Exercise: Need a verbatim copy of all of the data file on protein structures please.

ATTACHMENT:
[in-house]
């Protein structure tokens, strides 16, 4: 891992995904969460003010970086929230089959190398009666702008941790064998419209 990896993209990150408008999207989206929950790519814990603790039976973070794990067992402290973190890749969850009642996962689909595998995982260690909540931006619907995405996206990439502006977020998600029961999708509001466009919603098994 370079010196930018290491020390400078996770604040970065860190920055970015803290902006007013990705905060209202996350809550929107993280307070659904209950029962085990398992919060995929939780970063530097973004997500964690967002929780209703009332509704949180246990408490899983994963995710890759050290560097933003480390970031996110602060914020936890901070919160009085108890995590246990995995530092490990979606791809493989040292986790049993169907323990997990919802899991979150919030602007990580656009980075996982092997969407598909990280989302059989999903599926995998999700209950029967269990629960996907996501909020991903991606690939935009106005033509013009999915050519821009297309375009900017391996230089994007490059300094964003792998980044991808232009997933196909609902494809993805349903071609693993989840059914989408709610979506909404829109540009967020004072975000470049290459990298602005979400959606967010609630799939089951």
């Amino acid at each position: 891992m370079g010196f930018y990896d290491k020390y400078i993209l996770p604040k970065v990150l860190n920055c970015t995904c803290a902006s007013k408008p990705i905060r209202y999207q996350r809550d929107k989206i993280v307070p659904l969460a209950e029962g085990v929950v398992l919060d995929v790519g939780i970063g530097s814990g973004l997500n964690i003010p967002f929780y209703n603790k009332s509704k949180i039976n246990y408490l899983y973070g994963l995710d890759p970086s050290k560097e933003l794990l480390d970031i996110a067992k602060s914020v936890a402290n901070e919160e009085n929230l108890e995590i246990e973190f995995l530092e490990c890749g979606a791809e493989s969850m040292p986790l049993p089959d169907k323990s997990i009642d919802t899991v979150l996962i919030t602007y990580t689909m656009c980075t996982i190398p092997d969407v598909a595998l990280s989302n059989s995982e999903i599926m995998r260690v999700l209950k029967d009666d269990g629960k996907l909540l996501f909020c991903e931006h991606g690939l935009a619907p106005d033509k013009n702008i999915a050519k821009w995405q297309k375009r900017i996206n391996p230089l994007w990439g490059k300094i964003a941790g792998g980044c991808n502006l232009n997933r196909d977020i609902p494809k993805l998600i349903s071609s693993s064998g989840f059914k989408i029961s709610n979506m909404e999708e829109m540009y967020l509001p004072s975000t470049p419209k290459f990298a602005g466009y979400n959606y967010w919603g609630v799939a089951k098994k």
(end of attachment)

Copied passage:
[in-house]
């Protein structure tokens, strides 16, 4: 891992995904969460003010970086929230089959190398009666702008941790064998419209 990896993209990150408008999207989206929950790519814990603790039976973070794990067992402290973190890749969850009642996962689909595998995982260690909540931006619907995405996206990439502006977020998600029961999708509001466009919603098994 370079010196930018290491020390400078996770604040970065860190920055970015803290902006007013990705905060209202996350809550929107993280307070659904209950029962085990398992919060995929939780970063530097973004997500964690967002929780209703009332509704949180246990408490899983994963995710890759050290560097933003480390970031996110602060914020936890901070919160009085108890995590246990995995530092490990979606791809493989040292986790049993169907323990997990919802899991979150919030602007990580656009980075996982092997969407598909990280989302059989999903599926995998999700209950029967269990629960996907996501909020991903991606690939935009106005033509013009999915050519821009297309375009900017391996230089994007490059300094964003792998980044991808232009997933196909609902494809993805349903071609693993989840059914989408709610979506909404829109540009967020004072975000470049290459990298602005979400959606967010609630799939089951």
């Amino acid at each position: 891992m370079g010196f930018y990896d290491k020390y400078i993209l996770p604040k970065v990150l860190n920055c970015t995904c803290a902006s007013k408008p990705i905060r209202y999207q996350r809550d929107k989206i993280v307070p659904l969460a209950e029962g085990v929950v398992l919060d995929v790519g939780i970063g530097s814990g973004l997500n964690i003010p967002f929780y209703n603790k009332s509704k949180i039976n246990y408490l899983y973070g994963l995710d890759p970086s050290k560097e933003l794990l480390d970031i996110a067992k602060s914020v936890a402290n901070e919160e009085n929230l108890e995590i246990e973190f995995l530092e490990c890749g979606a791809e493989s969850m040292p986790l049993p089959d169907k323990s997990i009642d919802t899991v979150l996962i919030t602007y990580t689909m656009c980075t996982i190398p092997d969407v598909a595998l990280s989302n059989s995982e999903i599926m995998r260690v999700l209950k029967d009666d269990g629960k996907l909540l996501f909020c991903e931006h991606g690939l935009a619907p106005d033509k013009n702008i999915a050519k821009w995405q297309k375009r900017i996206n391996p230089l994007w990439g490059k300094i964003a941790g792998g980044c991808n502006l232009n997933r196909d977020i609902p494809k993805l998600i349903s071609s693993s064998g989840f059914k989408i029961s709610n979506m909404e999708e829109m540009y967020l509001p004072s975000t470049p419209k290459f990298a602005g466009y979400n959606y967010w919603g609630v799939a089951k098994k």